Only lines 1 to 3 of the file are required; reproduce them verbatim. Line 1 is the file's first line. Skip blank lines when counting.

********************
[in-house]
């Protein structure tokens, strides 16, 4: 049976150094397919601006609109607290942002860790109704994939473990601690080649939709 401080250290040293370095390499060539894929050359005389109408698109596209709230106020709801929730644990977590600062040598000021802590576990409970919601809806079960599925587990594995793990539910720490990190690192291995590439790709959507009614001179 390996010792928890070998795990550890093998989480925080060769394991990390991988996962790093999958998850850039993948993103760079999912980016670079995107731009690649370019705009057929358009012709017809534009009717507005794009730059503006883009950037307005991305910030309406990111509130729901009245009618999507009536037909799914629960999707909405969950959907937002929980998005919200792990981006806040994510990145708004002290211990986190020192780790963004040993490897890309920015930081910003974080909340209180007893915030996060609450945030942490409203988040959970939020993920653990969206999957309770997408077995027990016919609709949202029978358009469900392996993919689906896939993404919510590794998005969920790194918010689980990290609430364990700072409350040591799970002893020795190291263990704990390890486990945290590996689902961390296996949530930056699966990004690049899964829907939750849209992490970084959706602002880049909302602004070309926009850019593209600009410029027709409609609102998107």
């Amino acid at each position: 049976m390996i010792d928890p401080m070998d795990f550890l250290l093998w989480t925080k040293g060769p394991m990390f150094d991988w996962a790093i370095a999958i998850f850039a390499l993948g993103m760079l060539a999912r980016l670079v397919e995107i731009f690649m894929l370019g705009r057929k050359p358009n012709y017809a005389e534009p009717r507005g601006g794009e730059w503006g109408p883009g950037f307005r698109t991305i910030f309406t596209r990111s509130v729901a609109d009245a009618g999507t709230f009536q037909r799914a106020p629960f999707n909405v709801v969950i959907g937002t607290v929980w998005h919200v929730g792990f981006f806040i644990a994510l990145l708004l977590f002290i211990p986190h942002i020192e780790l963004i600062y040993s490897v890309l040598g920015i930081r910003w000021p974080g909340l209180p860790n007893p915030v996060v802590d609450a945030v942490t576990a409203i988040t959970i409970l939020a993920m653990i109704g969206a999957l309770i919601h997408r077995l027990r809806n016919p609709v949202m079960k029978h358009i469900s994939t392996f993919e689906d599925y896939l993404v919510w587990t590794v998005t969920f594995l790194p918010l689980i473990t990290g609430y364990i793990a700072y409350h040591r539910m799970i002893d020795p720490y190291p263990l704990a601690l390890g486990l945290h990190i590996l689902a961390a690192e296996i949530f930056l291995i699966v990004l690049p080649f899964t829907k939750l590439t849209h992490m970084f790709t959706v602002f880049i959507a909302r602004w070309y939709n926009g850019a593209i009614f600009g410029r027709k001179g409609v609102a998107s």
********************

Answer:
[in-house]
């Protein structure tokens, strides 16, 4: 049976150094397919601006609109607290942002860790109704994939473990601690080649939709 401080250290040293370095390499060539894929050359005389109408698109596209709230106020709801929730644990977590600062040598000021802590576990409970919601809806079960599925587990594995793990539910720490990190690192291995590439790709959507009614001179 390996010792928890070998795990550890093998989480925080060769394991990390991988996962790093999958998850850039993948993103760079999912980016670079995107731009690649370019705009057929358009012709017809534009009717507005794009730059503006883009950037307005991305910030309406990111509130729901009245009618999507009536037909799914629960999707909405969950959907937002929980998005919200792990981006806040994510990145708004002290211990986190020192780790963004040993490897890309920015930081910003974080909340209180007893915030996060609450945030942490409203988040959970939020993920653990969206999957309770997408077995027990016919609709949202029978358009469900392996993919689906896939993404919510590794998005969920790194918010689980990290609430364990700072409350040591799970002893020795190291263990704990390890486990945290590996689902961390296996949530930056699966990004690049899964829907939750849209992490970084959706602002880049909302602004070309926009850019593209600009410029027709409609609102998107």
């Amino acid at each position: 049976m390996i010792d928890p401080m070998d795990f550890l250290l093998w989480t925080k040293g060769p394991m990390f150094d991988w996962a790093i370095a999958i998850f850039a390499l993948g993103m760079l060539a999912r980016l670079v397919e995107i731009f690649m894929l370019g705009r057929k050359p358009n012709y017809a005389e534009p009717r507005g601006g794009e730059w503006g109408p883009g950037f307005r698109t991305i910030f309406t596209r990111s509130v729901a609109d009245a009618g999507t709230f009536q037909r799914a106020p629960f999707n909405v709801v969950i959907g937002t607290v929980w998005h919200v929730g792990f981006f806040i644990a994510l990145l708004l977590f002290i211990p986190h942002i020192e780790l963004i600062y040993s490897v890309l040598g920015i930081r910003w000021p974080g909340l209180p860790n007893p915030v996060v802590d609450a945030v942490t576990a409203i988040t959970i409970l939020a993920m653990i109704g969206a999957l309770i919601h997408r077995l027990r809806n016919p609709v949202m079960k029978h358009i469900s994939t392996f993919e689906d599925y896939l993404v919510w587990t590794v998005t969920f594995l790194p918010l689980i473990t990290g609430y364990i793990a700072y409350h040591r539910m799970i002893d020795p720490y190291p263990l704990a601690l390890g486990l945290h990190i590996l689902a961390a690192e296996i949530f930056l291995i699966v990004l690049p080649f899964t829907k939750l590439t849209h992490m970084f790709t959706v602002f880049i959507a909302r602004w070309y939709n926009g850019a593209i009614f600009g410029r027709k001179g409609v609102a998107s």